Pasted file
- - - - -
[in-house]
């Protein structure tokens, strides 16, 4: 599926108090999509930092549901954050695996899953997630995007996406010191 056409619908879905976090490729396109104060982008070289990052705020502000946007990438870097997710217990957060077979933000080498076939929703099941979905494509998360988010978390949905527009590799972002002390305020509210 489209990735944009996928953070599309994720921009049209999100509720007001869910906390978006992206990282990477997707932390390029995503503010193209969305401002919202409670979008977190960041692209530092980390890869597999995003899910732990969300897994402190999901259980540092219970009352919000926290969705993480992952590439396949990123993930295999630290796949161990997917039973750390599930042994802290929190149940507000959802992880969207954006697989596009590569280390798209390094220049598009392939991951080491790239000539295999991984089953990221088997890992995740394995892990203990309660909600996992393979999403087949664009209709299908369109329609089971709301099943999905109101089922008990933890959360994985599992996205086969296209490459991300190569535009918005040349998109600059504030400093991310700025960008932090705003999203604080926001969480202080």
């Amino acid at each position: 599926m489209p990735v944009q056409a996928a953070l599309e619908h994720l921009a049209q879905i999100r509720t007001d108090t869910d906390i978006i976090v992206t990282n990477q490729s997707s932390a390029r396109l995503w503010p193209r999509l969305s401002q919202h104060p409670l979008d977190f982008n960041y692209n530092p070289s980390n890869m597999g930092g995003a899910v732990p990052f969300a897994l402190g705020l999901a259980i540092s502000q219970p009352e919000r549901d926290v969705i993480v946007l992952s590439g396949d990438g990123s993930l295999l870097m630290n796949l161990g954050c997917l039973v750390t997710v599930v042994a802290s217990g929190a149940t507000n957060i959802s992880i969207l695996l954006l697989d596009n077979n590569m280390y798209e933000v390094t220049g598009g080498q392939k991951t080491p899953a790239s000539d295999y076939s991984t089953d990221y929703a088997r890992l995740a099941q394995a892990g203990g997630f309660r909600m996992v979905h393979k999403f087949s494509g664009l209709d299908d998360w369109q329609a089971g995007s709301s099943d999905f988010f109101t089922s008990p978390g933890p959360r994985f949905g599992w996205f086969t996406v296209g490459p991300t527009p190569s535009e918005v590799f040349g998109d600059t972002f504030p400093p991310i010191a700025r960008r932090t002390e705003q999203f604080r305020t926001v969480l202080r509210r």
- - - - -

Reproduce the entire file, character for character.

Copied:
[in-house]
């Protein structure tokens, strides 16, 4: 599926108090999509930092549901954050695996899953997630995007996406010191 056409619908879905976090490729396109104060982008070289990052705020502000946007990438870097997710217990957060077979933000080498076939929703099941979905494509998360988010978390949905527009590799972002002390305020509210 489209990735944009996928953070599309994720921009049209999100509720007001869910906390978006992206990282990477997707932390390029995503503010193209969305401002919202409670979008977190960041692209530092980390890869597999995003899910732990969300897994402190999901259980540092219970009352919000926290969705993480992952590439396949990123993930295999630290796949161990997917039973750390599930042994802290929190149940507000959802992880969207954006697989596009590569280390798209390094220049598009392939991951080491790239000539295999991984089953990221088997890992995740394995892990203990309660909600996992393979999403087949664009209709299908369109329609089971709301099943999905109101089922008990933890959360994985599992996205086969296209490459991300190569535009918005040349998109600059504030400093991310700025960008932090705003999203604080926001969480202080």
């Amino acid at each position: 599926m489209p990735v944009q056409a996928a953070l599309e619908h994720l921009a049209q879905i999100r509720t007001d108090t869910d906390i978006i976090v992206t990282n990477q490729s997707s932390a390029r396109l995503w503010p193209r999509l969305s401002q919202h104060p409670l979008d977190f982008n960041y692209n530092p070289s980390n890869m597999g930092g995003a899910v732990p990052f969300a897994l402190g705020l999901a259980i540092s502000q219970p009352e919000r549901d926290v969705i993480v946007l992952s590439g396949d990438g990123s993930l295999l870097m630290n796949l161990g954050c997917l039973v750390t997710v599930v042994a802290s217990g929190a149940t507000n957060i959802s992880i969207l695996l954006l697989d596009n077979n590569m280390y798209e933000v390094t220049g598009g080498q392939k991951t080491p899953a790239s000539d295999y076939s991984t089953d990221y929703a088997r890992l995740a099941q394995a892990g203990g997630f309660r909600m996992v979905h393979k999403f087949s494509g664009l209709d299908d998360w369109q329609a089971g995007s709301s099943d999905f988010f109101t089922s008990p978390g933890p959360r994985f949905g599992w996205f086969t996406v296209g490459p991300t527009p190569s535009e918005v590799f040349g998109d600059t972002f504030p400093p991310i010191a700025r960008r932090t002390e705003q999203f604080r305020t926001v969480l202080r509210r």